Cloud has revolutionized security in the past decade. With cloud, you inherit security and with it the idea of a simple system has gone out the window. One of the key questions that was asked was “Why are we not learning the security lessons from the cloud?” The answer? Because the number of developers grows exponentially among new technology.
The key takeaway: Don’t assume your industry is different. Realize that others have faced these threats and have come up with successful treatment methodologies when approaching disruptive technologies.
CISO Guide to Surviving an Enterprise Cloud Journey – Andy Kirkland, Starbucks
Five years ago, the Director of Information and Security for Starbucks, Andy Kirkland, recommended not going to the cloud for cautionary purposes. Since then, Starbucks migrated to the cloud and learned a lot on the way. Below is an outline of Starbucks’ survival tips for organizations wanting to survive a cloud journey:
Establish workload definitions to understand criteria
Utilize standardized controls across the enterprise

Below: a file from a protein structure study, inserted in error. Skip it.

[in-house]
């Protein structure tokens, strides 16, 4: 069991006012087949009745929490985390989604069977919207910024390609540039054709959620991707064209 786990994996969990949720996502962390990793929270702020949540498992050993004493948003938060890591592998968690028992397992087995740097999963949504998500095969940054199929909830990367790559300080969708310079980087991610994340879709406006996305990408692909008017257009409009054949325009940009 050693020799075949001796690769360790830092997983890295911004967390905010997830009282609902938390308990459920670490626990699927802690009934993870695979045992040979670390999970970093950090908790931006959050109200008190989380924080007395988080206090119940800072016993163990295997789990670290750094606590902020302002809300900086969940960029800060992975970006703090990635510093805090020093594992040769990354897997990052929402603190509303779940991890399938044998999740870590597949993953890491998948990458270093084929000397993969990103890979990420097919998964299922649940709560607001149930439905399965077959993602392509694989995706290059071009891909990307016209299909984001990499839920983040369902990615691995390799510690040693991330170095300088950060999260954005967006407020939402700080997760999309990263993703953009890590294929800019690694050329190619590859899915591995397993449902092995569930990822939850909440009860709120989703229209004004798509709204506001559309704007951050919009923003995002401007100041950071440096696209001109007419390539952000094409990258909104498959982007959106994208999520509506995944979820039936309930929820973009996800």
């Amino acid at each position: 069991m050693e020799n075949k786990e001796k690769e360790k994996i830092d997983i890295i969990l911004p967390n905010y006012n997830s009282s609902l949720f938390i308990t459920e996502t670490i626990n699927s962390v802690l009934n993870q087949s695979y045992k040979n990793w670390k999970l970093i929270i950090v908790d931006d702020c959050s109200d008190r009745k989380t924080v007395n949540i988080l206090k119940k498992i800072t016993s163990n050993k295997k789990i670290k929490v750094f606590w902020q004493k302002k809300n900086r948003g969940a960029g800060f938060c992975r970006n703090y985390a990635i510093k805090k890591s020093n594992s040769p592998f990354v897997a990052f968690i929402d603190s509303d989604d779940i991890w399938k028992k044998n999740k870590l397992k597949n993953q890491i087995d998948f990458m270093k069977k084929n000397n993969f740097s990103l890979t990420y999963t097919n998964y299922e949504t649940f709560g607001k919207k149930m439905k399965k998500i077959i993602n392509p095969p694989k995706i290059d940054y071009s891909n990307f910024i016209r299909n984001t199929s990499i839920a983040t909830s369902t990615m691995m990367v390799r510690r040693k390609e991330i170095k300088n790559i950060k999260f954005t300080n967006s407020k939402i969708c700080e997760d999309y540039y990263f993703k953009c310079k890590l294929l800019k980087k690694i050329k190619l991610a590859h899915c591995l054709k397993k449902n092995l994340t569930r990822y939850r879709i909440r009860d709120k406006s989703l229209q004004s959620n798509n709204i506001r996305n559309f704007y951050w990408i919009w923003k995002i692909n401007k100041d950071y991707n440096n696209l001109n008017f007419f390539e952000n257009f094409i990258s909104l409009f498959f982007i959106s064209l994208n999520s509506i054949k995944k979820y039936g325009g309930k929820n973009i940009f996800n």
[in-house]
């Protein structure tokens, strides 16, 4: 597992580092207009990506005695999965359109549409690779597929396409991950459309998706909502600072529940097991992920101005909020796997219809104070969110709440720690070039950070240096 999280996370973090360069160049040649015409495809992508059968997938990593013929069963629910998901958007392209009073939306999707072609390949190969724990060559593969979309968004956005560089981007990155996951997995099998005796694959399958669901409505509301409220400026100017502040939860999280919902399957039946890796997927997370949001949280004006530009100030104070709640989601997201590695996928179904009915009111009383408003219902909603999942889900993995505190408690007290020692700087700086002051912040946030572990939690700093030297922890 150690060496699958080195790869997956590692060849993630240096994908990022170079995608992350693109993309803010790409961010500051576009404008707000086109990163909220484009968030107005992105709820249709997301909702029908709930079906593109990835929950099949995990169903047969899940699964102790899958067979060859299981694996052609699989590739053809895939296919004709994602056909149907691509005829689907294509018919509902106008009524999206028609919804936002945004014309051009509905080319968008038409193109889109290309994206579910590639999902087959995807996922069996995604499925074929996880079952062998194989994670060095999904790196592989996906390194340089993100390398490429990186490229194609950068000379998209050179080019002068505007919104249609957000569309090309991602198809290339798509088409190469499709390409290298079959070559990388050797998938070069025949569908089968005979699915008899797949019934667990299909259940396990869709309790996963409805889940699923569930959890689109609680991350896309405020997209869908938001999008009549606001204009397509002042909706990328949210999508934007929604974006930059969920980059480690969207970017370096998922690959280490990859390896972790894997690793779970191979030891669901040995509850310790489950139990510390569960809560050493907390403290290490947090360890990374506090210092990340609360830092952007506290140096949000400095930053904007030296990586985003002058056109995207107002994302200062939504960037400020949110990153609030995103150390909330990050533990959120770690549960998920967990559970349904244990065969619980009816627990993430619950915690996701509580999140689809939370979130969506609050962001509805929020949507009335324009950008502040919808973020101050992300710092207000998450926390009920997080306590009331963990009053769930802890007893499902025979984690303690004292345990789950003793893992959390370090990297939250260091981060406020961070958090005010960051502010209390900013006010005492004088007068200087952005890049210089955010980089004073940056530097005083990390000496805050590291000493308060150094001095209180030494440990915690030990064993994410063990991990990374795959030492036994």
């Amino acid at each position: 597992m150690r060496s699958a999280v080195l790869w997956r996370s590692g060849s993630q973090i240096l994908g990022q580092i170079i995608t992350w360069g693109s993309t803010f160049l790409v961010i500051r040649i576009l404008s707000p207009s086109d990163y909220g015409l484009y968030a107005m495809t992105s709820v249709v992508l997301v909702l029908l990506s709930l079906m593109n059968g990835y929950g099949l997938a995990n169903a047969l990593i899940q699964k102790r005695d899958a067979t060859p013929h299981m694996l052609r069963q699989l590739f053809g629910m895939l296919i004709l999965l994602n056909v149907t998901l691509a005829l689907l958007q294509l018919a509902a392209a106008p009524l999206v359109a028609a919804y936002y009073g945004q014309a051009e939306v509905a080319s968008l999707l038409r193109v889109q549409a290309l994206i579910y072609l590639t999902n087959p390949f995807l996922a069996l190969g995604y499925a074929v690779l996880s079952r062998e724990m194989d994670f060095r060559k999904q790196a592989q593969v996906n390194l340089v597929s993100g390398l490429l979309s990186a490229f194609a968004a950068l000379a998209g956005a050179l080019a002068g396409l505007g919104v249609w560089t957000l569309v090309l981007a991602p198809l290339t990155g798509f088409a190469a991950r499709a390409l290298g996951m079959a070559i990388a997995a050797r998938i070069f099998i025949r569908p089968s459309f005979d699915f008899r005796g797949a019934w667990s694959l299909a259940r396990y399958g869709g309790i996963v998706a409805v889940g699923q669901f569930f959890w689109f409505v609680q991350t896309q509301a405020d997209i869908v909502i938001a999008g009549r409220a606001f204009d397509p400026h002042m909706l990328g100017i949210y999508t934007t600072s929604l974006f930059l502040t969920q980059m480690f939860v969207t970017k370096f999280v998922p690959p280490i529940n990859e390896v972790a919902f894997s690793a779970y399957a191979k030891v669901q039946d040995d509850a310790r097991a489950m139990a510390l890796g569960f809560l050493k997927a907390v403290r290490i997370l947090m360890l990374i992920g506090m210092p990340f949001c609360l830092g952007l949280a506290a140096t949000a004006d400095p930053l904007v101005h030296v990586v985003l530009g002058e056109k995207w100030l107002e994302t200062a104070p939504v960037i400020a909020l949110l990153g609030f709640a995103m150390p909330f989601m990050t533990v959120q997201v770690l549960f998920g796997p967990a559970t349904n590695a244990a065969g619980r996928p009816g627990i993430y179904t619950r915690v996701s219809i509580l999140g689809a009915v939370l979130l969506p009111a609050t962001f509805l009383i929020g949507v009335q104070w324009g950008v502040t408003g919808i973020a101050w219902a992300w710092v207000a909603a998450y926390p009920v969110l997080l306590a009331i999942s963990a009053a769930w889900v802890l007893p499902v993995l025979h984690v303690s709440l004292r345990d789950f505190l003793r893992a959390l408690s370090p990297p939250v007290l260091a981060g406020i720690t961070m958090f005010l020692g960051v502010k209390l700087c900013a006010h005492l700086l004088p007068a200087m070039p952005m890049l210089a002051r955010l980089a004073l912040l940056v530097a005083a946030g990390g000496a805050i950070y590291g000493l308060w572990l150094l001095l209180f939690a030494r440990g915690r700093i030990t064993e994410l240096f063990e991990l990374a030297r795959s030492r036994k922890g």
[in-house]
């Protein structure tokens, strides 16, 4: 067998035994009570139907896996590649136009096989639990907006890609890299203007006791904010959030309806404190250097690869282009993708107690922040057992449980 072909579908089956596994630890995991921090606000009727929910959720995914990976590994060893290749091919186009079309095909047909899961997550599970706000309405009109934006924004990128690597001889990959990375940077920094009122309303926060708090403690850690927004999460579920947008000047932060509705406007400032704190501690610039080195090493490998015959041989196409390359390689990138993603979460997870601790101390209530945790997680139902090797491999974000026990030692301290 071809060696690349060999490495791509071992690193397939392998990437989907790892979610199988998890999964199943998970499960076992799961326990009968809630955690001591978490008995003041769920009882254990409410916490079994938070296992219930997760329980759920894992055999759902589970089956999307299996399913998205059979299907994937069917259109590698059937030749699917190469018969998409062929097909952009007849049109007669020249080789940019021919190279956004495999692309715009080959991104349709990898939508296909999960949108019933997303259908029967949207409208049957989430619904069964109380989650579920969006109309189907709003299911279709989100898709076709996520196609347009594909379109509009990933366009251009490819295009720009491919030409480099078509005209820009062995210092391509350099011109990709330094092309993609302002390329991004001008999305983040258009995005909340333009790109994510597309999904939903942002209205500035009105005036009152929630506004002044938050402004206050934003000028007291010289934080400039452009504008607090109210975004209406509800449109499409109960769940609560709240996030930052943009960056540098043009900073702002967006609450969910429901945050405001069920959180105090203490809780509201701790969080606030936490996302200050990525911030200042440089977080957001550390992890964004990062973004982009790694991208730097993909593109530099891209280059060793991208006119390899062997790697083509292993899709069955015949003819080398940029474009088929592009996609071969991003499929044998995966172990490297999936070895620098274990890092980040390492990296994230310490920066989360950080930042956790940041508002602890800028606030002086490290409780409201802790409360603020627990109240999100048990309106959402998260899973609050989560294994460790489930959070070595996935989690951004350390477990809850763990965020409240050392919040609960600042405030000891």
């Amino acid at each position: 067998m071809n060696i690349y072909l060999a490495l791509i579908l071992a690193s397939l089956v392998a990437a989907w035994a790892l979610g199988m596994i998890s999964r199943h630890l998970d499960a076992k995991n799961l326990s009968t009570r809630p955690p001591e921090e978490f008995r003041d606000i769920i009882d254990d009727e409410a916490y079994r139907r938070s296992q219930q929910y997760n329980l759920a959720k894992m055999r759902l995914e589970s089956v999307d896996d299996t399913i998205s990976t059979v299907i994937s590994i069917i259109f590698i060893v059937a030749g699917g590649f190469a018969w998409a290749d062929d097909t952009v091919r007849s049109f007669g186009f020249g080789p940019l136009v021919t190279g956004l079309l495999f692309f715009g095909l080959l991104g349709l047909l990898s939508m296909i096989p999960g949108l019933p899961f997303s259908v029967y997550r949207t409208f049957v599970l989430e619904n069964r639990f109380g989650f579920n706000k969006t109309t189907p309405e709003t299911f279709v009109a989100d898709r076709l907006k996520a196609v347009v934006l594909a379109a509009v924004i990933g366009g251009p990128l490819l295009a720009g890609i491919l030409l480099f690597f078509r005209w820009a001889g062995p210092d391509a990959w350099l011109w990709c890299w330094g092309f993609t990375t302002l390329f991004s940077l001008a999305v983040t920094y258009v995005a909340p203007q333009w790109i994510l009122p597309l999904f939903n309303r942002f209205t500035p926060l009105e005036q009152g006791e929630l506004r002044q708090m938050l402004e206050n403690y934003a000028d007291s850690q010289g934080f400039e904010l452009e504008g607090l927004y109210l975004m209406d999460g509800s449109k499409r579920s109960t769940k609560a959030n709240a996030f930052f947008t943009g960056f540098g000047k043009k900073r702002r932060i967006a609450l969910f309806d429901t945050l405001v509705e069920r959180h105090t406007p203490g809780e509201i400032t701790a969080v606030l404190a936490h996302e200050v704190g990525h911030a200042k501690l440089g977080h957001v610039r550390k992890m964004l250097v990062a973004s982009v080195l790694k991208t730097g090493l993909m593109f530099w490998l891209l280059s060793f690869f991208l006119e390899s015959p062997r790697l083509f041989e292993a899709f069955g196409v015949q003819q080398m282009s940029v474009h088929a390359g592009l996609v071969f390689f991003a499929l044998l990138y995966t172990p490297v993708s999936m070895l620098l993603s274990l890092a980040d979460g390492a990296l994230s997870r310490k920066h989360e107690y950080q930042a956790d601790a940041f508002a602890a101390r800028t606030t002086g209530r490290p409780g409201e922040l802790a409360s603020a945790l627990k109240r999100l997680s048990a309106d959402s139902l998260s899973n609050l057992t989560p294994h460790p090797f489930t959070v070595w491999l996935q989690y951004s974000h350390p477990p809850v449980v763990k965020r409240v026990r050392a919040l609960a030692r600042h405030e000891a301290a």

Provide security training for the technologist
Have a security incident triage tailored to your cloud provider
Establish visibility into cloud security control effectiveness
Define the security champion process to allow for security to scale
PANEL – CISO Counterpoint
In this keynote panel, leading CISOs discussed their cloud adoption experiences for enterprise applications. Jerry Archer, CSO for Sallie Mae, described their cloud adoption journey as “nibbling our way to success.” They started by putting things into the cloud that were small. By keeping up constant conversations with regulators, there were no surprises during the migration to the cloud. Now, they don’t have any physical supplies remaining. Other takeaways were that in 2019 containers have evolved and we now see: ember security, arbitrage workloads, and RAIN (Refracting Artificial Intelligence Networks).
Download the full summit presentation slides here.